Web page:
Letter | Published:

Positions of Birds' Nests in Hedges

Nature volume 82, pages 279280 (06 January 1910) | Download Citation



LIEUT.-COLONEL TULL WALSH'S observations as to the positions of nests (NATURE, December 16) are interesting, as they tally with the aspect of arboreal cryptogams, as already noted by me. South-west winds depositing sulphurous and nitrous products to leeward of towns cause lichens and mosses to flourish best on the eastern side of trees and hedges; and, moreover, this is general, for winds bearing spores from the south-west continually play on the trunks and blow away spores as they settle. If it were not for a kind of capillary attraction or rotary motion drawing the spores round the trunk to leeward, or east or north-east, they would never germinate. So the eastern side is the most productive, though often the western aspect may exhibit a greater abundance of species, though less well developed, from the continuous play of spores—and rain—upon the trunk.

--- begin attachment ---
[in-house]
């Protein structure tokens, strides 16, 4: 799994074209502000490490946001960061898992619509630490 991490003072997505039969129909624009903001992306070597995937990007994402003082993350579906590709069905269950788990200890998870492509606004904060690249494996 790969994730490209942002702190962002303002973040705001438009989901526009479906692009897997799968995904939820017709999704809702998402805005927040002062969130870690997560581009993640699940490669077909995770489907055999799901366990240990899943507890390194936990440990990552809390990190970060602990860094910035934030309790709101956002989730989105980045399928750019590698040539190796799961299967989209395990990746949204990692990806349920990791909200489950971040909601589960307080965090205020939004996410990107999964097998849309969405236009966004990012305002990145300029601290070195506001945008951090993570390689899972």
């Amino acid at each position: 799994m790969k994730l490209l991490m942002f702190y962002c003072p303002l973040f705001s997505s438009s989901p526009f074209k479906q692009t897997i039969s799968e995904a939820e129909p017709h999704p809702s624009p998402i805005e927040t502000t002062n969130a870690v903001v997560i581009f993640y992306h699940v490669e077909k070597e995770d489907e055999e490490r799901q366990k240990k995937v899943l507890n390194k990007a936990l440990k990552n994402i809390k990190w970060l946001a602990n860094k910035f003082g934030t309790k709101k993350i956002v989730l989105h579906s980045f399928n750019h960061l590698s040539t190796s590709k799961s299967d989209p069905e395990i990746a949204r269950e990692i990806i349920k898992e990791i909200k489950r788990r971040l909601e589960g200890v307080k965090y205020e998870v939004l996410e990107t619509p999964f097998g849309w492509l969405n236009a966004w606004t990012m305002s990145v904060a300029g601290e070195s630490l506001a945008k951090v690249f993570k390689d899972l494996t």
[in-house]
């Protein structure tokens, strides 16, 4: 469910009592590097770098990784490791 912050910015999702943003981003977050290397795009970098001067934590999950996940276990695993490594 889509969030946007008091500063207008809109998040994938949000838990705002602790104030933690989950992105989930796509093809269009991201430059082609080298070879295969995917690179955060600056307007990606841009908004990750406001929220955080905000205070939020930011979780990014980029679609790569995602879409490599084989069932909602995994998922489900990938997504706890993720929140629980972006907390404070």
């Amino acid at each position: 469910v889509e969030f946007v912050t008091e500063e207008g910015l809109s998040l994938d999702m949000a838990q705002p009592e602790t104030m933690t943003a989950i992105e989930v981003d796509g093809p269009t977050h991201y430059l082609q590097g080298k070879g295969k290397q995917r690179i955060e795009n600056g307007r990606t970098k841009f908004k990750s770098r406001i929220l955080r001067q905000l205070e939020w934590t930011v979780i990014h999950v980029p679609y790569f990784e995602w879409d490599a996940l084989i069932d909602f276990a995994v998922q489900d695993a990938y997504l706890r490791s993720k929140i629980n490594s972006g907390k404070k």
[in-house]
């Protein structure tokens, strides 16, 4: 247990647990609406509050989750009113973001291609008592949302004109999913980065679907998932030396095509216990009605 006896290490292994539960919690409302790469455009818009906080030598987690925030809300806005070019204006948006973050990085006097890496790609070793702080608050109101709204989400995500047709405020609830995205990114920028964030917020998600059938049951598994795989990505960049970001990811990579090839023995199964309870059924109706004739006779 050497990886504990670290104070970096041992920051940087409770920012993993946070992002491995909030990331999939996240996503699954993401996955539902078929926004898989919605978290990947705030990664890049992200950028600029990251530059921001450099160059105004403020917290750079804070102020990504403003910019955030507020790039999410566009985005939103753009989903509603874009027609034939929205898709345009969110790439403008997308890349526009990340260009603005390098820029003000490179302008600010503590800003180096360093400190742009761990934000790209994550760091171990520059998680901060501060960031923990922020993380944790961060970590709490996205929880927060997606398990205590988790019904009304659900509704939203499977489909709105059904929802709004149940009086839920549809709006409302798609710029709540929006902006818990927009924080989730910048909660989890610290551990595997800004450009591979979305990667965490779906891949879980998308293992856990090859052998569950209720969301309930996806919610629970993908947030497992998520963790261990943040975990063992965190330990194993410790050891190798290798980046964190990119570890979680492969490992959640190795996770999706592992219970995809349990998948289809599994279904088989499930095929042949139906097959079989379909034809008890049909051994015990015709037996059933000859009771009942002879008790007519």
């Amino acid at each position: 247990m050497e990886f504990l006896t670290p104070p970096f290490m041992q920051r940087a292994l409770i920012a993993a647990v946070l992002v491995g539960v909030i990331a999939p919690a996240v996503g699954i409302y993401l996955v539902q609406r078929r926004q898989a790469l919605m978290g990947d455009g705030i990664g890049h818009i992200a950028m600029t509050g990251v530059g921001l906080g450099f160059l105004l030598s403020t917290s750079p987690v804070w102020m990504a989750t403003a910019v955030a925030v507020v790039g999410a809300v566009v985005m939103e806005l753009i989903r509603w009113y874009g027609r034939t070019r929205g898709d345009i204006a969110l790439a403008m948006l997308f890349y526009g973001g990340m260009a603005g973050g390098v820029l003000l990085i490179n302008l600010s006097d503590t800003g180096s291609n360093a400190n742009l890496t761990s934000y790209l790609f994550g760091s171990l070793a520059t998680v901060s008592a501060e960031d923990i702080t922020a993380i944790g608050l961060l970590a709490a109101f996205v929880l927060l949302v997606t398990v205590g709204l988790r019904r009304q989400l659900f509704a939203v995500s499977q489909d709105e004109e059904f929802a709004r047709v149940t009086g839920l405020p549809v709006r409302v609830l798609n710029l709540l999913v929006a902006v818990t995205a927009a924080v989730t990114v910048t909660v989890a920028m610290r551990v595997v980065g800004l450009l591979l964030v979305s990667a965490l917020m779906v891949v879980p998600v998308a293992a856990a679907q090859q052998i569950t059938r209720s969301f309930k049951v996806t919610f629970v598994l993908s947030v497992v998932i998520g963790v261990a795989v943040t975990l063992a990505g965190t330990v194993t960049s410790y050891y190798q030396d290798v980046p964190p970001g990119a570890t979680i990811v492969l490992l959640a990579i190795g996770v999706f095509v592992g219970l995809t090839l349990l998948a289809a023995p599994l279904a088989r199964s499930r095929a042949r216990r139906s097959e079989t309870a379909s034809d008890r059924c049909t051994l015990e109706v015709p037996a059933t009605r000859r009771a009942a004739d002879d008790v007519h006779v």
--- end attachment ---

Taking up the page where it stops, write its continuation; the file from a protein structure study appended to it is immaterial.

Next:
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  1. Leicester Corporation Museum, December 22.

    • A. R. HORWOOD


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